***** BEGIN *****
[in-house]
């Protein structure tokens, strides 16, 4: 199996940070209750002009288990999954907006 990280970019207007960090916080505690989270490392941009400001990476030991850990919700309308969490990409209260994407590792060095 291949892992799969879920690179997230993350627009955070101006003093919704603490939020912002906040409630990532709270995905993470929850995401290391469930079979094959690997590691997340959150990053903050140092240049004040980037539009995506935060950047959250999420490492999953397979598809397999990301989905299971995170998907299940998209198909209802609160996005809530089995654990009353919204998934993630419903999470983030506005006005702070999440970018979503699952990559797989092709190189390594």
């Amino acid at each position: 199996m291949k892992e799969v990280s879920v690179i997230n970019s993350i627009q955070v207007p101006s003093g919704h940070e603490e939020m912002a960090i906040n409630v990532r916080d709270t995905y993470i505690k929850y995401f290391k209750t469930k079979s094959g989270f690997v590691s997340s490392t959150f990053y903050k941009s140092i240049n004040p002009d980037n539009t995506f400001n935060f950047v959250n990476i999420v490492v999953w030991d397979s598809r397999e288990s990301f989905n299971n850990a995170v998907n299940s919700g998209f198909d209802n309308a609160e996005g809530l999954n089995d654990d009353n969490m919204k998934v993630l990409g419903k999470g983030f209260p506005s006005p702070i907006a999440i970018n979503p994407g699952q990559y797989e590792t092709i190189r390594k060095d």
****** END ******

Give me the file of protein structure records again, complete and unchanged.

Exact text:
[in-house]
């Protein structure tokens, strides 16, 4: 199996940070209750002009288990999954907006 990280970019207007960090916080505690989270490392941009400001990476030991850990919700309308969490990409209260994407590792060095 291949892992799969879920690179997230993350627009955070101006003093919704603490939020912002906040409630990532709270995905993470929850995401290391469930079979094959690997590691997340959150990053903050140092240049004040980037539009995506935060950047959250999420490492999953397979598809397999990301989905299971995170998907299940998209198909209802609160996005809530089995654990009353919204998934993630419903999470983030506005006005702070999440970018979503699952990559797989092709190189390594």
């Amino acid at each position: 199996m291949k892992e799969v990280s879920v690179i997230n970019s993350i627009q955070v207007p101006s003093g919704h940070e603490e939020m912002a960090i906040n409630v990532r916080d709270t995905y993470i505690k929850y995401f290391k209750t469930k079979s094959g989270f690997v590691s997340s490392t959150f990053y903050k941009s140092i240049n004040p002009d980037n539009t995506f400001n935060f950047v959250n990476i999420v490492v999953w030991d397979s598809r397999e288990s990301f989905n299971n850990a995170v998907n299940s919700g998209f198909d209802n309308a609160e996005g809530l999954n089995d654990d009353n969490m919204k998934v993630l990409g419903k999470g983030f209260p506005s006005p702070i907006a999440i970018n979503p994407g699952q990559y797989e590792t092709i190189r390594k060095d």